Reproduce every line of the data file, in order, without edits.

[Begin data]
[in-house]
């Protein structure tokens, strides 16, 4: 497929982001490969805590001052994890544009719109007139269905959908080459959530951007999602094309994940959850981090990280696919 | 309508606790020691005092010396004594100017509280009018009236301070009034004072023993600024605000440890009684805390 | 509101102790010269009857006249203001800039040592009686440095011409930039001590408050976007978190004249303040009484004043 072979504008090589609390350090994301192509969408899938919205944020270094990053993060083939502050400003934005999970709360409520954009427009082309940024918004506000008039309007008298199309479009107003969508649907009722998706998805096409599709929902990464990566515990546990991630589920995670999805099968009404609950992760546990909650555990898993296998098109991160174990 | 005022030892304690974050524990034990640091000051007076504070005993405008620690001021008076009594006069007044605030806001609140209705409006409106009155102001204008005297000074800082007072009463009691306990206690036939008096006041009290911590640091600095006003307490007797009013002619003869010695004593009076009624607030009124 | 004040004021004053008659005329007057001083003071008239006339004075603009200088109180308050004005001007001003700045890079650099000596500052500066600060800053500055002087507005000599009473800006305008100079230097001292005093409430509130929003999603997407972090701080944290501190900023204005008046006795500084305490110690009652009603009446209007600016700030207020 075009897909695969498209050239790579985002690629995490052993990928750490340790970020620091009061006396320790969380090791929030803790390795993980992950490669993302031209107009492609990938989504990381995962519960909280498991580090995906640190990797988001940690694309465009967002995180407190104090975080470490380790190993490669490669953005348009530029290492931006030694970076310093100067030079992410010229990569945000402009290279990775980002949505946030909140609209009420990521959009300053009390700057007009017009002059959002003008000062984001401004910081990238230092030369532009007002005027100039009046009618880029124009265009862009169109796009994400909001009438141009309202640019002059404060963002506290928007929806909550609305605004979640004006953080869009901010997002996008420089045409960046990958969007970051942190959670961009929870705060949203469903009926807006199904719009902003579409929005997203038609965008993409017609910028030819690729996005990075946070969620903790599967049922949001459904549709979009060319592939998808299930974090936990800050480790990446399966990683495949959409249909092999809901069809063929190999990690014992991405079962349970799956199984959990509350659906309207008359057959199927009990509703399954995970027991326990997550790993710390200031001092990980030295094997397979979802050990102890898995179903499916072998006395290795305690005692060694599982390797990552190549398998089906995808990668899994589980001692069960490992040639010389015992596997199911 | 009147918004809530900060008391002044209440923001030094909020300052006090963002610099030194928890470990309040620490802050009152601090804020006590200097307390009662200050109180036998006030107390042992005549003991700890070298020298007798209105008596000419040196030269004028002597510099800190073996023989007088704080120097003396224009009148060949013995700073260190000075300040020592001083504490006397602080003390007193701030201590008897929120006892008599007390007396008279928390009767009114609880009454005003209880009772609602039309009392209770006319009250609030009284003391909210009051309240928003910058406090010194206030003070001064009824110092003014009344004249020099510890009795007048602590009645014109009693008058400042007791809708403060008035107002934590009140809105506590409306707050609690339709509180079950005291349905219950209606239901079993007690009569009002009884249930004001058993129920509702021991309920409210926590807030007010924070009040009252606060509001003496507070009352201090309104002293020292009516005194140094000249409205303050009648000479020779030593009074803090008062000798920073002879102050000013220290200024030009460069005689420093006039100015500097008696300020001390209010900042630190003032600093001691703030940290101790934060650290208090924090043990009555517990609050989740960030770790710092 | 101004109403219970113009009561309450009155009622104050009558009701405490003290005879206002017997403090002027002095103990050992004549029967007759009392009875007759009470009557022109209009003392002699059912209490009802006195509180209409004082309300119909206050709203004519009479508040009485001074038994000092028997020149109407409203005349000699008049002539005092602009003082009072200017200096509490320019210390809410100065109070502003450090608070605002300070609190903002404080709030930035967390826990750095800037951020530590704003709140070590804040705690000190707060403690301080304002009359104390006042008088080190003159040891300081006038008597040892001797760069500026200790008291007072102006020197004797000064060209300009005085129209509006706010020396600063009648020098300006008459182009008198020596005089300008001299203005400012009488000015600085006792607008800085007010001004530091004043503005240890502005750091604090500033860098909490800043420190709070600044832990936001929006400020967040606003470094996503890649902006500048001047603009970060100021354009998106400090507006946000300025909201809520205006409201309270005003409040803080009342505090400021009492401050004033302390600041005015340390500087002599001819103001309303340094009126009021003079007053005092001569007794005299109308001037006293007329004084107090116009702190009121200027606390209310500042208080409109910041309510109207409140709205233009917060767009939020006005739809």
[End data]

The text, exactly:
[in-house]
């Protein structure tokens, strides 16, 4: 497929982001490969805590001052994890544009719109007139269905959908080459959530951007999602094309994940959850981090990280696919 | 309508606790020691005092010396004594100017509280009018009236301070009034004072023993600024605000440890009684805390 | 509101102790010269009857006249203001800039040592009686440095011409930039001590408050976007978190004249303040009484004043 072979504008090589609390350090994301192509969408899938919205944020270094990053993060083939502050400003934005999970709360409520954009427009082309940024918004506000008039309007008298199309479009107003969508649907009722998706998805096409599709929902990464990566515990546990991630589920995670999805099968009404609950992760546990909650555990898993296998098109991160174990 | 005022030892304690974050524990034990640091000051007076504070005993405008620690001021008076009594006069007044605030806001609140209705409006409106009155102001204008005297000074800082007072009463009691306990206690036939008096006041009290911590640091600095006003307490007797009013002619003869010695004593009076009624607030009124 | 004040004021004053008659005329007057001083003071008239006339004075603009200088109180308050004005001007001003700045890079650099000596500052500066600060800053500055002087507005000599009473800006305008100079230097001292005093409430509130929003999603997407972090701080944290501190900023204005008046006795500084305490110690009652009603009446209007600016700030207020 075009897909695969498209050239790579985002690629995490052993990928750490340790970020620091009061006396320790969380090791929030803790390795993980992950490669993302031209107009492609990938989504990381995962519960909280498991580090995906640190990797988001940690694309465009967002995180407190104090975080470490380790190993490669490669953005348009530029290492931006030694970076310093100067030079992410010229990569945000402009290279990775980002949505946030909140609209009420990521959009300053009390700057007009017009002059959002003008000062984001401004910081990238230092030369532009007002005027100039009046009618880029124009265009862009169109796009994400909001009438141009309202640019002059404060963002506290928007929806909550609305605004979640004006953080869009901010997002996008420089045409960046990958969007970051942190959670961009929870705060949203469903009926807006199904719009902003579409929005997203038609965008993409017609910028030819690729996005990075946070969620903790599967049922949001459904549709979009060319592939998808299930974090936990800050480790990446399966990683495949959409249909092999809901069809063929190999990690014992991405079962349970799956199984959990509350659906309207008359057959199927009990509703399954995970027991326990997550790993710390200031001092990980030295094997397979979802050990102890898995179903499916072998006395290795305690005692060694599982390797990552190549398998089906995808990668899994589980001692069960490992040639010389015992596997199911 | 009147918004809530900060008391002044209440923001030094909020300052006090963002610099030194928890470990309040620490802050009152601090804020006590200097307390009662200050109180036998006030107390042992005549003991700890070298020298007798209105008596000419040196030269004028002597510099800190073996023989007088704080120097003396224009009148060949013995700073260190000075300040020592001083504490006397602080003390007193701030201590008897929120006892008599007390007396008279928390009767009114609880009454005003209880009772609602039309009392209770006319009250609030009284003391909210009051309240928003910058406090010194206030003070001064009824110092003014009344004249020099510890009795007048602590009645014109009693008058400042007791809708403060008035107002934590009140809105506590409306707050609690339709509180079950005291349905219950209606239901079993007690009569009002009884249930004001058993129920509702021991309920409210926590807030007010924070009040009252606060509001003496507070009352201090309104002293020292009516005194140094000249409205303050009648000479020779030593009074803090008062000798920073002879102050000013220290200024030009460069005689420093006039100015500097008696300020001390209010900042630190003032600093001691703030940290101790934060650290208090924090043990009555517990609050989740960030770790710092 | 101004109403219970113009009561309450009155009622104050009558009701405490003290005879206002017997403090002027002095103990050992004549029967007759009392009875007759009470009557022109209009003392002699059912209490009802006195509180209409004082309300119909206050709203004519009479508040009485001074038994000092028997020149109407409203005349000699008049002539005092602009003082009072200017200096509490320019210390809410100065109070502003450090608070605002300070609190903002404080709030930035967390826990750095800037951020530590704003709140070590804040705690000190707060403690301080304002009359104390006042008088080190003159040891300081006038008597040892001797760069500026200790008291007072102006020197004797000064060209300009005085129209509006706010020396600063009648020098300006008459182009008198020596005089300008001299203005400012009488000015600085006792607008800085007010001004530091004043503005240890502005750091604090500033860098909490800043420190709070600044832990936001929006400020967040606003470094996503890649902006500048001047603009970060100021354009998106400090507006946000300025909201809520205006409201309270005003409040803080009342505090400021009492401050004033302390600041005015340390500087002599001819103001309303340094009126009021003079007053005092001569007794005299109308001037006293007329004084107090116009702190009121200027606390209310500042208080409109910041309510109207409140709205233009917060767009939020006005739809």